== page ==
The USPS must maintain its universal service obligation, which has been at the core of its mandate since the days when Benjamin Franklin set up shop. Yet it need not provide the kind of door-to-door service everywhere that it has in recent years. In the history of the post office this is anyway a rather recent innovation. Not all that long ago most Americans had to go down to the post office to pick up their mail. It would not be the end of the world if service were reduced, especially since the extent to which people depend on the mail is a great deal less today than it used to be.

(If I had it my way, too, I would introduce a special 2¢ rate for all mail sent by constituents to their political representatives on the local, state and federal levels. I would call it the “My Two Cents” rate, and of course I would order up a spanking new, red white and blue stamp for the purpose.)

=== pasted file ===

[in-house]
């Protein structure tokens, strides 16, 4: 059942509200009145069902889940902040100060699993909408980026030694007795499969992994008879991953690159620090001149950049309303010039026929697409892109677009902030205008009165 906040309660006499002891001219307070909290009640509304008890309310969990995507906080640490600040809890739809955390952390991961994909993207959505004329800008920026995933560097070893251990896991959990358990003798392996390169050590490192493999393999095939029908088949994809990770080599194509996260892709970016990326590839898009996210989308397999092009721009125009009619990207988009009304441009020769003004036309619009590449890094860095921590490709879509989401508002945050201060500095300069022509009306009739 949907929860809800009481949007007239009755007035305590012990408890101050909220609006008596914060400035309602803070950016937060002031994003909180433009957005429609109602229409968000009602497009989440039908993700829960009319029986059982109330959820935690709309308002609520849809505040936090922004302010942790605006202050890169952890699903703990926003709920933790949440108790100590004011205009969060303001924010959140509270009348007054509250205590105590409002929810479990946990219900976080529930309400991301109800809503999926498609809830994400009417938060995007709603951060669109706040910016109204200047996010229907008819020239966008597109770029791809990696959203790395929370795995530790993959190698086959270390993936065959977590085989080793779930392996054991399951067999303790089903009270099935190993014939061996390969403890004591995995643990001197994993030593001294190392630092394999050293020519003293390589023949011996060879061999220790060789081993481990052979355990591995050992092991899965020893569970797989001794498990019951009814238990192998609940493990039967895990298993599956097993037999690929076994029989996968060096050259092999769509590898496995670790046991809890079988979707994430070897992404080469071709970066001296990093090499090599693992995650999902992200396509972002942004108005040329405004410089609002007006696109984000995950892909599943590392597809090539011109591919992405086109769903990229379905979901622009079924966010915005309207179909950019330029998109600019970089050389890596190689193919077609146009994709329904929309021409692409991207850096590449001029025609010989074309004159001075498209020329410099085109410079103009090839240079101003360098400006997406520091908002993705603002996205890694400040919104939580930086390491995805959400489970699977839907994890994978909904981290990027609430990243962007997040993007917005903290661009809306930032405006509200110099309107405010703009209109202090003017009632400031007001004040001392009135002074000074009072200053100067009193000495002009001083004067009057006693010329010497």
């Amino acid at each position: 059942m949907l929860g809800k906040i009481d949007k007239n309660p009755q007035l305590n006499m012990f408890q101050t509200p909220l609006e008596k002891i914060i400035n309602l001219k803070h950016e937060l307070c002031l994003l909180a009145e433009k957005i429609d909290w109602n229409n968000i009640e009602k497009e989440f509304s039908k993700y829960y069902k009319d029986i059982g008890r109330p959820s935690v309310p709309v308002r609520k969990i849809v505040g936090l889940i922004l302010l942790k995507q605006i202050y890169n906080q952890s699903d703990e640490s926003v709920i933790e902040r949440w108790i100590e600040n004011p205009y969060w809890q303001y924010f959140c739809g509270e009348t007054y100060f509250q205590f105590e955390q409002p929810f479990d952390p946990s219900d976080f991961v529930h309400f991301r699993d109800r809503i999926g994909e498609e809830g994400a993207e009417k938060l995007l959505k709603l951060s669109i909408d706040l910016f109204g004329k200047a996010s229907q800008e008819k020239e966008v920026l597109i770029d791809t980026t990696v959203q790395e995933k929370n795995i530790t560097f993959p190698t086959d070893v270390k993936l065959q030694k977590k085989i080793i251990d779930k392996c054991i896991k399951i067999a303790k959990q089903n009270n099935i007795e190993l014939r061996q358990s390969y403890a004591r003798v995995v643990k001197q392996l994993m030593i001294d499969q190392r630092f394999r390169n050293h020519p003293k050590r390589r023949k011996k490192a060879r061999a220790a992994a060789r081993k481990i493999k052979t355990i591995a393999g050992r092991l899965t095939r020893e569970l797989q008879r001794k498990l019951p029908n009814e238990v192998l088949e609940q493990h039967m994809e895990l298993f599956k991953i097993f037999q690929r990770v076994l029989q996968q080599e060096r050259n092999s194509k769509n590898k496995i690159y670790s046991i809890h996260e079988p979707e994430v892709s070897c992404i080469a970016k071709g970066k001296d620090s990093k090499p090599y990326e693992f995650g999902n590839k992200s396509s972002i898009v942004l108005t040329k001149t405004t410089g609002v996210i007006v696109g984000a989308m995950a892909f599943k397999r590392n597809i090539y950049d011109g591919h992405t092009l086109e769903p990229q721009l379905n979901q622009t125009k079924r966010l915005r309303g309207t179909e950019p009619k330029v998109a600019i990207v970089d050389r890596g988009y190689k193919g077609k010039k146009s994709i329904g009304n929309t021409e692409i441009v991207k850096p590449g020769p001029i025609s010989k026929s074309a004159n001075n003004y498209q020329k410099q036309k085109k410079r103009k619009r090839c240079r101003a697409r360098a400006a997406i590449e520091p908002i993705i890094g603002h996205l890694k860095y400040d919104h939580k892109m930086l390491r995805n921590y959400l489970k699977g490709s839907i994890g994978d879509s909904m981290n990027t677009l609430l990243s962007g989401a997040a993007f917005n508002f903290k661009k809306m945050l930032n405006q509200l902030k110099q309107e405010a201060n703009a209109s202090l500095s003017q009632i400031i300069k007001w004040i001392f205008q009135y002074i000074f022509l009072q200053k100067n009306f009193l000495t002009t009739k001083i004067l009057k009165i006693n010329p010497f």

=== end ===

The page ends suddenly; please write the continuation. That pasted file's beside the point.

In short, there is still a role for the postal system, just a smaller one. If the Post Office were able to diversify its products, get out from under the pressure of its union, and downsize its business model to focus on ordinary citizens instead of businesses, it could create a new equipoise and maintain its stability indefinitely. Unfortunately, as simple and logical as this sketch is, it will never happen as long as Congress acts like Congress, corporations act like corporations, and the two go merrily dancing hand-in-hand down lover’s lane, all the way to the bank.

show comments
  • The Watcher